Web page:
One essential component of a modern motor vehicle exhaust system is the catalytic converter. Without going into too much detail, I will explain some basics; the primary function of a catalytic converter is to clean-up harmful gases before being released into the atmosphere.
During the combustion process, harmful pollutants released after the combustion; these are, hydrocarbons, carbon monoxide, and nitrogen oxides. Since the 1950s car manufacturers have been looking at ways to reduce these toxic emissions and through development in 1975, the catalytic converter was introduced and has become an integral part of modern motor vehicle exhaust systems. European legislation launched in 1993 where all vehicles manufactured on and after this date had to meet the strict European emission standards.
A catalytic converter works very differently to a DPF which is a (diesel particulate filter) which is only installed on diesel vehicles.
The structure of a catalytic converter is usually a metal casing with a ceramic core. Within these cells lie precious metals such as platinum, palladium and rhodium which create a chemical reaction that breaks down the toxic gases and converts them into less harmful carbon they help save and water vapour and released into the atmosphere.
A typical converter could last up to a hundred thousand miles. However, they can deteriorate very quickly if vehicles are not serviced with correct oils, inferior quality oils or a leak in the system allows oxygen to penetrate, which will damage the converter and render it useless.
A faulty catalytic converter can produce a multitude of issues for the smooth running of an engine. It can reduce your performance, lower your acceleration, emit more than usual dark smoke, can produce the smell of sulphur similar to rotting eggs and in some cases, can cause excessive heat where vehicles have gone up in flames.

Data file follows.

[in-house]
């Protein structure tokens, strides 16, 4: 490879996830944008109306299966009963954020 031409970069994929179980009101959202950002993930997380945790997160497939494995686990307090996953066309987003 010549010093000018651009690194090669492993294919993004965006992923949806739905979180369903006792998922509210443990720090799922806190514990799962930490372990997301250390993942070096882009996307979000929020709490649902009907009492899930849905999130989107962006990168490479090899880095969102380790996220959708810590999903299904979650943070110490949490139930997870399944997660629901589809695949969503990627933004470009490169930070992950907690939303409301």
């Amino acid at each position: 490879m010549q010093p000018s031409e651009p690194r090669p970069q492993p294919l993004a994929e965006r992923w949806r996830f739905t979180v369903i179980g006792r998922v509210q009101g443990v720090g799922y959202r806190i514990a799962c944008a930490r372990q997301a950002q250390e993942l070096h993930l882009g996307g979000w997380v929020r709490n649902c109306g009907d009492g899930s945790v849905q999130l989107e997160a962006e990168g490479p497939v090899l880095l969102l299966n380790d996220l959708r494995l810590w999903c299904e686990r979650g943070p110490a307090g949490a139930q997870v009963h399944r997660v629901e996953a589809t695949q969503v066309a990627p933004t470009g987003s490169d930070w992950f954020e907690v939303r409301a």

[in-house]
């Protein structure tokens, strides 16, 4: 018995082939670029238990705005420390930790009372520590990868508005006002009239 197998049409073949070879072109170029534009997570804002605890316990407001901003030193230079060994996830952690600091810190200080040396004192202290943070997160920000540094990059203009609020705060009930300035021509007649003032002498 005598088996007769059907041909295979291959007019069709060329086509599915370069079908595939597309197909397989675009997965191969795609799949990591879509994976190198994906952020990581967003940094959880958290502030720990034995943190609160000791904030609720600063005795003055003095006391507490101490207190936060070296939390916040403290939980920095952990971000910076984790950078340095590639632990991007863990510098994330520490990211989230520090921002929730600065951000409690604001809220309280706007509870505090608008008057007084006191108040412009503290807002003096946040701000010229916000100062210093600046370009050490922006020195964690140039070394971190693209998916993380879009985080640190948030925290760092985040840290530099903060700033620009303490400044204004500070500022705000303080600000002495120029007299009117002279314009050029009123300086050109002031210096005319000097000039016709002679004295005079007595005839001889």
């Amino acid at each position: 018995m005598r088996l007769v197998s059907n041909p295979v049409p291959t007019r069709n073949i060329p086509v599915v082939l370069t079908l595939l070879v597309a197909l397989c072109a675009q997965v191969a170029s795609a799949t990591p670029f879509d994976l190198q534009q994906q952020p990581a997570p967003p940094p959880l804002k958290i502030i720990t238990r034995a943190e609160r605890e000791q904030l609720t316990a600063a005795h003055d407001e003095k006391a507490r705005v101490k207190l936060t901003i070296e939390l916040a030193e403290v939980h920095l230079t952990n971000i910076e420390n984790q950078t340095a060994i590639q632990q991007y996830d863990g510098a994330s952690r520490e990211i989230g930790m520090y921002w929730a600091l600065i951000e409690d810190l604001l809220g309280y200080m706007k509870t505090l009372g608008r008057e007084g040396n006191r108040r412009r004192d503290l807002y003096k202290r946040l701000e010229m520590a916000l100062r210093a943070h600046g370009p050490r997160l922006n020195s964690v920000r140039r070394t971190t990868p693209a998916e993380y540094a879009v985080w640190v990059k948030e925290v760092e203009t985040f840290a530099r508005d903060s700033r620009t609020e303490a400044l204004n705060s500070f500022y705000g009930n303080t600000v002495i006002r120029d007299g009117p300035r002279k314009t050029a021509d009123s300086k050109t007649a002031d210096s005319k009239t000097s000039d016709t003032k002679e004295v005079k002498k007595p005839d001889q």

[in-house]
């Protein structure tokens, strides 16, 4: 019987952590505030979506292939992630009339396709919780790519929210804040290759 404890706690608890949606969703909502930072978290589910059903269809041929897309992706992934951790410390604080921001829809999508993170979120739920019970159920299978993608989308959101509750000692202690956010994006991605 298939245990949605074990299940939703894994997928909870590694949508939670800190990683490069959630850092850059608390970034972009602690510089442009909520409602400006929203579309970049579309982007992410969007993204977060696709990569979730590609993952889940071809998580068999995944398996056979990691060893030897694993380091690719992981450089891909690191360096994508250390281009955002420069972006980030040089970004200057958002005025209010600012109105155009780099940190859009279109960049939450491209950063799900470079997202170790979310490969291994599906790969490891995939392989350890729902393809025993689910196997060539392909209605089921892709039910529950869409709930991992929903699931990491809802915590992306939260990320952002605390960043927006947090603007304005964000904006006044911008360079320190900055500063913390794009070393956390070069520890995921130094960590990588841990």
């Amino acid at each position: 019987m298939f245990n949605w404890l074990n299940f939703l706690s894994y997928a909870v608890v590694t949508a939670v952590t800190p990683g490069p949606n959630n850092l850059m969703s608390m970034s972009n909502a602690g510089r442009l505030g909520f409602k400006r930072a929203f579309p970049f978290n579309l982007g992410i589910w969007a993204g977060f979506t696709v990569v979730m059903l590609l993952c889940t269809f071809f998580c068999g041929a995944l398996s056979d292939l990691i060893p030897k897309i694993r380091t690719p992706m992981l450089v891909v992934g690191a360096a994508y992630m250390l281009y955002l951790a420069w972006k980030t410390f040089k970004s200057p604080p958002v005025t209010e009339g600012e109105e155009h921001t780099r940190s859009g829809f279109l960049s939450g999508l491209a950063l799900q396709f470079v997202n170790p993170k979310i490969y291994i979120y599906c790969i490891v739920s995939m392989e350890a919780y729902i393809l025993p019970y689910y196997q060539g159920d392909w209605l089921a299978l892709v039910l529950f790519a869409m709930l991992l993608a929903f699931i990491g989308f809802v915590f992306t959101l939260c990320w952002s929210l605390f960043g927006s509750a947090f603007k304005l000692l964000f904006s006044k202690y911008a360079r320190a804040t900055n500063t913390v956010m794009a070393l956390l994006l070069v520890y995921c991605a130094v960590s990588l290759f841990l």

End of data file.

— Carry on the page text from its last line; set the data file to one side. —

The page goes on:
The emissions monitored by the oxygen sensors (Lambda sensor) engine diagnostic scan can reveal what part has been damaged and requires replacement. Replacing a catalytic converter with a genuine OEM part can be very expensive; these are usually 400 cell cats and, in some cases, sports cats can be used in specific applications that allow for much freer flow and are available in 100 and 200 cells.
A worst-case scenario is if the catalytic converter breaks down, the broken pieces can become lodged within the exhaust system, causing a blockage. If this happens, there is no way of fishing these pieces out, and the only option is to replace the entire exhaust. If you notice anything untoward is, or the catalytic converter starts to make a sound, it is an excellent time to have it addressed sooner rather than later.
You can run the vehicle over to us where the exhaust technician can conduct the necessary tests and provide you with a diagnosis.